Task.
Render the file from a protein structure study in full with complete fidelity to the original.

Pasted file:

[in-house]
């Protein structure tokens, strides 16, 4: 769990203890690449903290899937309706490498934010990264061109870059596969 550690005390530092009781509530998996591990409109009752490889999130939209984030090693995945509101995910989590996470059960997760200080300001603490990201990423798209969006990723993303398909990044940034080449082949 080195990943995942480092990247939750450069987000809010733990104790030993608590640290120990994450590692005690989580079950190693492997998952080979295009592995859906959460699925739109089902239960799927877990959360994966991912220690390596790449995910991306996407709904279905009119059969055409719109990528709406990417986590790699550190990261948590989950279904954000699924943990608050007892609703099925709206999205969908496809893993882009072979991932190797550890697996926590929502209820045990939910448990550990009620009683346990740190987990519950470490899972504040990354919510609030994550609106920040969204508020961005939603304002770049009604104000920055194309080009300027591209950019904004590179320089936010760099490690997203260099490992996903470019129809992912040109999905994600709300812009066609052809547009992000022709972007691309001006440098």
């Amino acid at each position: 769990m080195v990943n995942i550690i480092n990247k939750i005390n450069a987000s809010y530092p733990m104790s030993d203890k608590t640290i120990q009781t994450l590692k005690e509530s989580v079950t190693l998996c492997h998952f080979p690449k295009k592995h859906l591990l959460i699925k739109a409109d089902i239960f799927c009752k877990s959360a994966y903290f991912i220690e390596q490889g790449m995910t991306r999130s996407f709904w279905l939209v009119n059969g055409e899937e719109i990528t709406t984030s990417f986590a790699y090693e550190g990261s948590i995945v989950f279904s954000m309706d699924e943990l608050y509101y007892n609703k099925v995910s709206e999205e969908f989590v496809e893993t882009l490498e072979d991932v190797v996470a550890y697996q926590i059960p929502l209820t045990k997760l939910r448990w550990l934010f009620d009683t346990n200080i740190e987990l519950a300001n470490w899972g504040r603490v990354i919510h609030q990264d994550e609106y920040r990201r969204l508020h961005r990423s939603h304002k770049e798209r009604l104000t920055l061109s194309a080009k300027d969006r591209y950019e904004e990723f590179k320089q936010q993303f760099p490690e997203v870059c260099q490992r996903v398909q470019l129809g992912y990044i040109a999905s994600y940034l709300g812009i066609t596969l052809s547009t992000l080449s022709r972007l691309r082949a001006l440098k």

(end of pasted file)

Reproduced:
[in-house]
């Protein structure tokens, strides 16, 4: 769990203890690449903290899937309706490498934010990264061109870059596969 550690005390530092009781509530998996591990409109009752490889999130939209984030090693995945509101995910989590996470059960997760200080300001603490990201990423798209969006990723993303398909990044940034080449082949 080195990943995942480092990247939750450069987000809010733990104790030993608590640290120990994450590692005690989580079950190693492997998952080979295009592995859906959460699925739109089902239960799927877990959360994966991912220690390596790449995910991306996407709904279905009119059969055409719109990528709406990417986590790699550190990261948590989950279904954000699924943990608050007892609703099925709206999205969908496809893993882009072979991932190797550890697996926590929502209820045990939910448990550990009620009683346990740190987990519950470490899972504040990354919510609030994550609106920040969204508020961005939603304002770049009604104000920055194309080009300027591209950019904004590179320089936010760099490690997203260099490992996903470019129809992912040109999905994600709300812009066609052809547009992000022709972007691309001006440098």
């Amino acid at each position: 769990m080195v990943n995942i550690i480092n990247k939750i005390n450069a987000s809010y530092p733990m104790s030993d203890k608590t640290i120990q009781t994450l590692k005690e509530s989580v079950t190693l998996c492997h998952f080979p690449k295009k592995h859906l591990l959460i699925k739109a409109d089902i239960f799927c009752k877990s959360a994966y903290f991912i220690e390596q490889g790449m995910t991306r999130s996407f709904w279905l939209v009119n059969g055409e899937e719109i990528t709406t984030s990417f986590a790699y090693e550190g990261s948590i995945v989950f279904s954000m309706d699924e943990l608050y509101y007892n609703k099925v995910s709206e999205e969908f989590v496809e893993t882009l490498e072979d991932v190797v996470a550890y697996q926590i059960p929502l209820t045990k997760l939910r448990w550990l934010f009620d009683t346990n200080i740190e987990l519950a300001n470490w899972g504040r603490v990354i919510h609030q990264d994550e609106y920040r990201r969204l508020h961005r990423s939603h304002k770049e798209r009604l104000t920055l061109s194309a080009k300027d969006r591209y950019e904004e990723f590179k320089q936010q993303f760099p490690e997203v870059c260099q490992r996903v398909q470019l129809g992912y990044i040109a999905s994600y940034l709300g812009i066609t596969l052809s547009t992000l080449s022709r972007l691309r082949a001006l440098k």